ICI President Urges Policy Makers to Build on 401(k) Success
Government and the Private Sector Must Work Together, Stevens Says
Washington, DC, May 7, 2008 - The nation’s 401(k) system has become the “dominant private-sector device for retirement savings,” and its success will continue if regulators, employers, and the financial services industry work together to encourage more plans and greater worker participation, Paul Schott Stevens, President and CEO of the Investment Company Institute, said today.
Addressing the Institute’s 50th Annual General Membership Meeting, Stevens said that “we’ll see phenomenal growth in 401(k) participation in the coming years,” but only “if all interested parties in government and the private sector maintain a single-minded determination to make it easier for employers and workers to get into the game” with a well-planned investment strategy.
In today’s challenging market conditions, Stevens urged retirement plan participants with mutual fund investments to stay the course. He noted that in past market turmoil--such as the 1987 stock market crash and the bear market at the turn of the 21st century--the 401(k) system has yielded significant returns for the average investor.
For example, the average account balance of workers who remained in the same 401(k) plan between 1999 and 2006--a period which included one of the worst bear markets since the Great Depression--rose almost 80 percent, from $67,800 to $121,000 including contributions, Stevens said. On a system-wide basis, 401(k) plan assets increased 55 percent during the same period, he added. About half of the $3 trillion now held in 401(k) plans are invested in mutual funds.
Participation in 401(k) plans, Stevens noted, “turns savers into investors.” The commitment of thousands of employers and the collaborative efforts of mutual fund companies and myriad other financial service providers have given American companies and workers a flexible retirement system, he said. Today, about 50 million employees participate in this system, which offers tax advantages, choice, portability, and the ability for employees to manage their investments, Stevens noted. For mutual fund investments, a 401(k) participant pays total expenses of only about 71 cents a year on every $100 invested.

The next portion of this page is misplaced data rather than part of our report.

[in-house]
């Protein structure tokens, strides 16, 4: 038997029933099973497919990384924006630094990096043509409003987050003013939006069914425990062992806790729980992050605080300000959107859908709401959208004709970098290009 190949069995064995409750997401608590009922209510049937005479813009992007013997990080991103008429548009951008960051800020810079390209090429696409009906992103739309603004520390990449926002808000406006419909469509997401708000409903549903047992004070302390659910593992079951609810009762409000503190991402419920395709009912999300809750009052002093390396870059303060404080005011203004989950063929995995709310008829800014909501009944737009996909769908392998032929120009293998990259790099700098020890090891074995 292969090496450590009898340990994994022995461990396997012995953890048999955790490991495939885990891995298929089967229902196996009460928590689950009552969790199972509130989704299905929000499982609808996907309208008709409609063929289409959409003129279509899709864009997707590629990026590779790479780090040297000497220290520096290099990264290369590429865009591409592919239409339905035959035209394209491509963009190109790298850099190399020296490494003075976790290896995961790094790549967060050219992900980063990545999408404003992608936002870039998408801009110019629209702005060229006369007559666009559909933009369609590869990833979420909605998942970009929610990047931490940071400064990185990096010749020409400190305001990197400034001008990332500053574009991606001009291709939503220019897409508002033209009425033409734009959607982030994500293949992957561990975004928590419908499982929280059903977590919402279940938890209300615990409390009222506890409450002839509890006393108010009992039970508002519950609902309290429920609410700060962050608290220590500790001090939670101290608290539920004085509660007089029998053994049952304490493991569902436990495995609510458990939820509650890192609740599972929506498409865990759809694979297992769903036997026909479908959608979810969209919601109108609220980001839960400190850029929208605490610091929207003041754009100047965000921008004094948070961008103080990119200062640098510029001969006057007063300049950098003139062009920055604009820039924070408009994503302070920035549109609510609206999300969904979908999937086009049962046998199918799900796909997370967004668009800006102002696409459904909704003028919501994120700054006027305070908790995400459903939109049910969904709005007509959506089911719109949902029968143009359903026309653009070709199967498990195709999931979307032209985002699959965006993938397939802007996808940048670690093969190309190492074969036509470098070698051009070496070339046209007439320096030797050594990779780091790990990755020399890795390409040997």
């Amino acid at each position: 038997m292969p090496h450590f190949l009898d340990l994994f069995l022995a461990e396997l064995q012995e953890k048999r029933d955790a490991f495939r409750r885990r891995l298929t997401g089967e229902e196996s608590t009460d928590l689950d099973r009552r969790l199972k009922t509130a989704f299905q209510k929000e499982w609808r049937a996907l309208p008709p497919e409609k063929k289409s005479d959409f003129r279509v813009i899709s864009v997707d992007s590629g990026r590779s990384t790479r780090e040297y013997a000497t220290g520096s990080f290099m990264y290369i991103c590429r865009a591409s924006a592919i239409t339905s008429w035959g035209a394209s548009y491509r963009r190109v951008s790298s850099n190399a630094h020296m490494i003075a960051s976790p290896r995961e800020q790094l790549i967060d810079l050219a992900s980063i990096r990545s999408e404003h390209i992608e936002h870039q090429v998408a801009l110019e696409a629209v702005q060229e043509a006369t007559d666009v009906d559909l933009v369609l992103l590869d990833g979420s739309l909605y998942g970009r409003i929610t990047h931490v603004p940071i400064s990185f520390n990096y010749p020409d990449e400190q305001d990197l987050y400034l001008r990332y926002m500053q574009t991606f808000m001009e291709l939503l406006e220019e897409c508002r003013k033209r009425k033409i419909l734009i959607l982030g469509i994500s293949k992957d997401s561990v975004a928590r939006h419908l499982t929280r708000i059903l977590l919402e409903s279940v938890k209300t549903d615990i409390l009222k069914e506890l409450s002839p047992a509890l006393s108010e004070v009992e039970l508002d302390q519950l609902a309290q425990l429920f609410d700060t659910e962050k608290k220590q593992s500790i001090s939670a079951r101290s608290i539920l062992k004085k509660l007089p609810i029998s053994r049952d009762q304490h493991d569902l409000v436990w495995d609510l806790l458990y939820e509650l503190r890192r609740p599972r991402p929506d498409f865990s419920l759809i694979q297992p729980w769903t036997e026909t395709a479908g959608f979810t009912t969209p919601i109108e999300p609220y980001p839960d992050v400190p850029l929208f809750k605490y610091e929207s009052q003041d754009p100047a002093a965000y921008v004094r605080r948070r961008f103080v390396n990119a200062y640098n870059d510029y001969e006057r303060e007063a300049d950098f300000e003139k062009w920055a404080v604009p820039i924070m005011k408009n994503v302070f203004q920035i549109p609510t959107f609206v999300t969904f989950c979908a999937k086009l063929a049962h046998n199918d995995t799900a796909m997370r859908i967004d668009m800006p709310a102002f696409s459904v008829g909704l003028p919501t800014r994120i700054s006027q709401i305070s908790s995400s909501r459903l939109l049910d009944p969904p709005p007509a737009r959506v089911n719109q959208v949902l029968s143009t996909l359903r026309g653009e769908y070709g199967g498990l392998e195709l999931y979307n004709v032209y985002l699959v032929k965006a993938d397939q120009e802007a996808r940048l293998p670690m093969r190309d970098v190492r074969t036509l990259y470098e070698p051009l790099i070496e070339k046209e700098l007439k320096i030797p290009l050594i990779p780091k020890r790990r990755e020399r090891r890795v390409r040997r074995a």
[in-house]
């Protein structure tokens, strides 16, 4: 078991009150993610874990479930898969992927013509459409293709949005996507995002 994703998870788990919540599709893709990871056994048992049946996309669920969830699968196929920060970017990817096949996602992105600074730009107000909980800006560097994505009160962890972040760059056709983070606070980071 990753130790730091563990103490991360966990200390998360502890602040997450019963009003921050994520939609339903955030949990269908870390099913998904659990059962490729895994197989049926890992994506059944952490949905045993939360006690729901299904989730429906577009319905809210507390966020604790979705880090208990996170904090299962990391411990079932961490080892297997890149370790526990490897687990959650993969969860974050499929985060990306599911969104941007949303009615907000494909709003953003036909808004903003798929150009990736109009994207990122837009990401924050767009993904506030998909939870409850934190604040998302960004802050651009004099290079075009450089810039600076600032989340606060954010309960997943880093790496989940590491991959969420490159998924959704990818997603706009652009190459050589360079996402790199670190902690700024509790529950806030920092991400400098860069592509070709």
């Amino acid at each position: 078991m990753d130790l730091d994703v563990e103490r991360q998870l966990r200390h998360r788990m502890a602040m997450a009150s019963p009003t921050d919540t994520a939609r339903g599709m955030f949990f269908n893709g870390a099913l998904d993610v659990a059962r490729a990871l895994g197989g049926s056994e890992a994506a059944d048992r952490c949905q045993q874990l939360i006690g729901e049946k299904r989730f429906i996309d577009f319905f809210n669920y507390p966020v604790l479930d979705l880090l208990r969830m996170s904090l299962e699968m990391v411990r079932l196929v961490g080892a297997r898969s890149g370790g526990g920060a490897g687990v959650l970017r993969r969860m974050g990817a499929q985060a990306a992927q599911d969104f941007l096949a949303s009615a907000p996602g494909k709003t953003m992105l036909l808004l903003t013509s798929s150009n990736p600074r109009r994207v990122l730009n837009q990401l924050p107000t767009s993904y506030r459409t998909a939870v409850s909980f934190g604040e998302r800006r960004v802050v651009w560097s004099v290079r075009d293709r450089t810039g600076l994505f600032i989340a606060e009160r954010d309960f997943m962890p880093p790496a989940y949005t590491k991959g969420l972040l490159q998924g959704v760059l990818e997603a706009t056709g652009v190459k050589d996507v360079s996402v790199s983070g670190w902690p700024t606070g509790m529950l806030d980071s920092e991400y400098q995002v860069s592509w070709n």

Nonetheless, Stevens said, it is crucial for government and the private sector to continually refine and improve the employment-based system, particularly in light of the economic challenges to Social Security and the decline of traditional defined benefit plans. “Our principal goal must be the enrollment of more workers,” he said, pointing to the “sense of accomplishment and personal dignity” that ownership of an investment account can provide.
The Pension Protection Act of 2006 makes it easier for employers that offer 401(k) plans to enroll their employees automatically. This should encourage participation by the 30 percent of workers who have access to 401(k) plans but don’t take advantage of it, Stevens said. However, this provision has no effect unless the employer actually offers a 401(k) plan.
Given the profusion of regulatory requirements and legal liabilities for employers who sponsor a 401(k) plan, Stevens said, government policy-makers should make every effort to remove obstacles to offering a plan. “Unfortunately, this point seems lost on those in Congress who favor new and cumbersome mandates that are likely to retard broader coverage of these important retirement plans,” he commented.
In addition to keeping plan sponsorship relatively free of red tape, it is vital that government, employers, and the financial services industry work together to encourage employers to sponsor plans, Stevens said. A first step is to give employers “clear concise information” about “what services they’re buying, who’s providing them, how much they cost, who will pay for them, and what economic relationships the various service providers have,” he elaborated. “Most well-informed employers have that information now, and the Labor Department has proposed some good standards for ensuring that all employers are well-informed.”
The Labor Department is also working in coordination with the SEC on improving 401(k) disclosure to plan participants, Stevens noted. “We look forward to seeing what they propose.”
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ICI is the national trade association for registered investment companies, which include mutual funds, exchange-traded funds, closed-end funds, and unit investment trusts. ICI’s 10,334 member funds manage $12.31 trillion in assets. More than 1,000 industry representatives from around the nation have gathered for ICI’s 50th Annual General Membership Meeting.